POLICY: BETTER BANKING SECURES MANIFESTO COMMITMENTS
With all three of the major political parties having now released their manifestos for the coming General Election, the work undertaken by the Better Banking Campaign over the past few months has secured some key commitments:
Labour have committed to:
• Require banks to publish information on how they are serving poor communities, and explore ways of supporting community lenders through regulation (this is how the Community Reinvestment Act works in the US).
• “Clamp down” on extortionate loan charges, and oblige banks to offer everyone a bank account.
• “Explore options” for implementing a tax on banks to fund a credit union and CDFI network, provided through the Post Office, to ensure everyone has fair access to credit.
The Conservatives have pledged to:
• Require credit card companies to provide clearer and more consistent information to customers, and a set up new Consumer Protection Agency would have the power to curb excessive credit and store card charges (currently however it is unclear if this would be extended to other forms of finance).
• Introduce a “social responsibility levy” on financial institutions, which would be used in part to pay for a national financial advice service.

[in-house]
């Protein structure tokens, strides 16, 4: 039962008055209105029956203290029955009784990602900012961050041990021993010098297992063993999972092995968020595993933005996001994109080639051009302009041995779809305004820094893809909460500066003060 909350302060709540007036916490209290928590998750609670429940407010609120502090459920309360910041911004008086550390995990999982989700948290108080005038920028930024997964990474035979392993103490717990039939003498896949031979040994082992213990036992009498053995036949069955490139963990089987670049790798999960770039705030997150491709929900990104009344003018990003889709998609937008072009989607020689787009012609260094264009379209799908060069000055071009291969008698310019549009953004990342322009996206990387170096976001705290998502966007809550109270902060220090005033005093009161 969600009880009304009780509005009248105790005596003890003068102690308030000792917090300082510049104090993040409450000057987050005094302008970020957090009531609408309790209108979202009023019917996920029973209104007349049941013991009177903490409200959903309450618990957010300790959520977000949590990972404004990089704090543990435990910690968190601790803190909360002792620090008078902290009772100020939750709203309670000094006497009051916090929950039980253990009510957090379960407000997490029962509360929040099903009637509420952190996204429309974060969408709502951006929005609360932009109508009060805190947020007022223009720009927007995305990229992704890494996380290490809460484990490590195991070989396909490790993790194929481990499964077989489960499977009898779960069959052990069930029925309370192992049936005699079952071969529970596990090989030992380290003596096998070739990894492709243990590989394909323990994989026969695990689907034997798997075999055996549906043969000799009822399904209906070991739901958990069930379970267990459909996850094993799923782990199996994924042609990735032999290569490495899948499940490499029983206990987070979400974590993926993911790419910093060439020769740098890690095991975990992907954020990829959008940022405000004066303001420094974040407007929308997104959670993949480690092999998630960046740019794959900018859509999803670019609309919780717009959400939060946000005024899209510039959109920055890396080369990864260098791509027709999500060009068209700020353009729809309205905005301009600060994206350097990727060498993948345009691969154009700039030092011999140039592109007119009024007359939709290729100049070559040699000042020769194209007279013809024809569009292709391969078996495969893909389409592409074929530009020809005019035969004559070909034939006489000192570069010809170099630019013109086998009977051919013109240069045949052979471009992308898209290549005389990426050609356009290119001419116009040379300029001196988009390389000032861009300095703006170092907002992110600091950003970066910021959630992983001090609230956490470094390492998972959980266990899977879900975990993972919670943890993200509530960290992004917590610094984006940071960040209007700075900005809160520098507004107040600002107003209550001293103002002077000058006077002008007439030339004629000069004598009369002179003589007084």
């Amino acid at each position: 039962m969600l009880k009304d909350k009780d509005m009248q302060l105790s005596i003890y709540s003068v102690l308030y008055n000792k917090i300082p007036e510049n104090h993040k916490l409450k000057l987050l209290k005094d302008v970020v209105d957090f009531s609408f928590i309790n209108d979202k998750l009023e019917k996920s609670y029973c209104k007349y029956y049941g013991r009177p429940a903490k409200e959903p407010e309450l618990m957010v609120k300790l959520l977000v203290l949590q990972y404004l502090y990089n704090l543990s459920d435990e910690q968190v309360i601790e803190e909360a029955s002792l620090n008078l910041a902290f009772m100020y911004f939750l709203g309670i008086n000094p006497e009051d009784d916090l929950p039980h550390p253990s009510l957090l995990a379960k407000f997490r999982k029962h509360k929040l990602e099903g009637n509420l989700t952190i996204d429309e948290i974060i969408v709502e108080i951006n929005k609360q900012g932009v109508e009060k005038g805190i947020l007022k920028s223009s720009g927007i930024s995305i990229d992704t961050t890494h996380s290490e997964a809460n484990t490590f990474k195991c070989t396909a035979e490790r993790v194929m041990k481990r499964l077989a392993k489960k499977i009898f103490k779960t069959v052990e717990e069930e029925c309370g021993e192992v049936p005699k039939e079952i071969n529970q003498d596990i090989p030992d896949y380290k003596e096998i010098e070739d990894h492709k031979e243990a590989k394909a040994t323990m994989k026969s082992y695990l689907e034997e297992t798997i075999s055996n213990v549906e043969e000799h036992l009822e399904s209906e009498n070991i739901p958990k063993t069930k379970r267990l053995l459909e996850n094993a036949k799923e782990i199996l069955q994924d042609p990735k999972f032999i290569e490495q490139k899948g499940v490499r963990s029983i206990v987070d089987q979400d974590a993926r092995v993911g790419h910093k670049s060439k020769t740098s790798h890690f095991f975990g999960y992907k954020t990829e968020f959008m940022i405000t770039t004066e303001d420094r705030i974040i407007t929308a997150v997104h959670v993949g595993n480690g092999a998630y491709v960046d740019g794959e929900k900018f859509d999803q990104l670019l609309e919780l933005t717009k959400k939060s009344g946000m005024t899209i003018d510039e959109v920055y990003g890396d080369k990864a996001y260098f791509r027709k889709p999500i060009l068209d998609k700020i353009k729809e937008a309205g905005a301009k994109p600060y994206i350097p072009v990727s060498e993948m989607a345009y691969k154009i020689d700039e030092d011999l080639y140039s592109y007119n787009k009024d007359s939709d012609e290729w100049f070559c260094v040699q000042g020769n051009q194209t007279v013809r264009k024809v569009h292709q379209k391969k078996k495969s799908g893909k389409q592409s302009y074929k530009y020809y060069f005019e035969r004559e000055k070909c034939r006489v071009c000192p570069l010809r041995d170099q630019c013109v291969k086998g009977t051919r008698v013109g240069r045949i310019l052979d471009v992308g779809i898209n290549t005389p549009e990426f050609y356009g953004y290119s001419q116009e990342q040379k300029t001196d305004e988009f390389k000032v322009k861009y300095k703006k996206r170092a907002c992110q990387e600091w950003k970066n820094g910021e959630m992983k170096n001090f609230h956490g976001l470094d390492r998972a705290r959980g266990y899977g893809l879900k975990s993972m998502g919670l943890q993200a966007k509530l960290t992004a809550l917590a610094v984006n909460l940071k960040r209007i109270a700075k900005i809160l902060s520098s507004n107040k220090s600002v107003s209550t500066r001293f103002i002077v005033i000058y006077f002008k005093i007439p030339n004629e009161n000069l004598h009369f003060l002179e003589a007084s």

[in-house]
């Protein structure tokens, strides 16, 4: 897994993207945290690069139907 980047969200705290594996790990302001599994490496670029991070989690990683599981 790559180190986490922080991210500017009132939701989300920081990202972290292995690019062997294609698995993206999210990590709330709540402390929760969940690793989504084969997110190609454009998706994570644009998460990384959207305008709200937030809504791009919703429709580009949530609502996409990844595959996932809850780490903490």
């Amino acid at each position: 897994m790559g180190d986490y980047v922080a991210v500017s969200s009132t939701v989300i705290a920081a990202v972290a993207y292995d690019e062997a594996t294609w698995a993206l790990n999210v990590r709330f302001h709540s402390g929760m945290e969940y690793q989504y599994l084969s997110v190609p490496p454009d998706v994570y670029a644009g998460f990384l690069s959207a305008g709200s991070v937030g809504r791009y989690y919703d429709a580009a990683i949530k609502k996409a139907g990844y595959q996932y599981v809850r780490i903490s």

• Set up a “Big Society Bank” which would use dormant bank accounts to fund third sector activities.
• Enable Post Office Card Accounts to offer Direct Debit discounts.
The Liberal Democrats have promised to:
• Introduce an obligation on all companies to provide an “Operating and Financial Review” report on their social and environmental performance.
• Make the diversity of financial services a regulatory issue.
• Impose a maximum limit on credit and store cards (although this would not as yet be extended to high-cost lenders) and end unfair financial transactional charges so that consumers cannot be charged more than the costs a bank incurs.
• Implement a 10% tax on banks until retail and investment banks are split, with the proceeds going towards general taxation policy (including a rise in the income tax threshold which would benefit low-income tax payers).